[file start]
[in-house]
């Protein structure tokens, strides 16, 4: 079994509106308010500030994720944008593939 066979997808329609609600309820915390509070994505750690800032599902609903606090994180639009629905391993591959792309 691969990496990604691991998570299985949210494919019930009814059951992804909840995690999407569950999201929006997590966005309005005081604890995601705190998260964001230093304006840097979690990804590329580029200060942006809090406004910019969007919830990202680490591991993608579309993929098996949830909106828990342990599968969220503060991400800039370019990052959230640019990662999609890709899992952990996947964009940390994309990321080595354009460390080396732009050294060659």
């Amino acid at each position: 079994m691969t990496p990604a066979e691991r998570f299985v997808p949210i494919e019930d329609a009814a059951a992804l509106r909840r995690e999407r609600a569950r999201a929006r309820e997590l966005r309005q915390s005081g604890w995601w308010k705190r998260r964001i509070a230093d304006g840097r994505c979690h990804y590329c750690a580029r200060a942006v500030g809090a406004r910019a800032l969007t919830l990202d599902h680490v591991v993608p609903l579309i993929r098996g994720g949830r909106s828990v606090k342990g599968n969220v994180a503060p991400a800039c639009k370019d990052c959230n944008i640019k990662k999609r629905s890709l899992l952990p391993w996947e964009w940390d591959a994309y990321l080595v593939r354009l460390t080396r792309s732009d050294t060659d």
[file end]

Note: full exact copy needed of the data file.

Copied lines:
[in-house]
């Protein structure tokens, strides 16, 4: 079994509106308010500030994720944008593939 066979997808329609609600309820915390509070994505750690800032599902609903606090994180639009629905391993591959792309 691969990496990604691991998570299985949210494919019930009814059951992804909840995690999407569950999201929006997590966005309005005081604890995601705190998260964001230093304006840097979690990804590329580029200060942006809090406004910019969007919830990202680490591991993608579309993929098996949830909106828990342990599968969220503060991400800039370019990052959230640019990662999609890709899992952990996947964009940390994309990321080595354009460390080396732009050294060659």
């Amino acid at each position: 079994m691969t990496p990604a066979e691991r998570f299985v997808p949210i494919e019930d329609a009814a059951a992804l509106r909840r995690e999407r609600a569950r999201a929006r309820e997590l966005r309005q915390s005081g604890w995601w308010k705190r998260r964001i509070a230093d304006g840097r994505c979690h990804y590329c750690a580029r200060a942006v500030g809090a406004r910019a800032l969007t919830l990202d599902h680490v591991v993608p609903l579309i993929r098996g994720g949830r909106s828990v606090k342990g599968n969220v994180a503060p991400a800039c639009k370019d990052c959230n944008i640019k990662k999609r629905s890709l899992l952990p391993w996947e964009w940390d591959a994309y990321l080595v593939r354009l460390t080396r792309s732009d050294t060659d």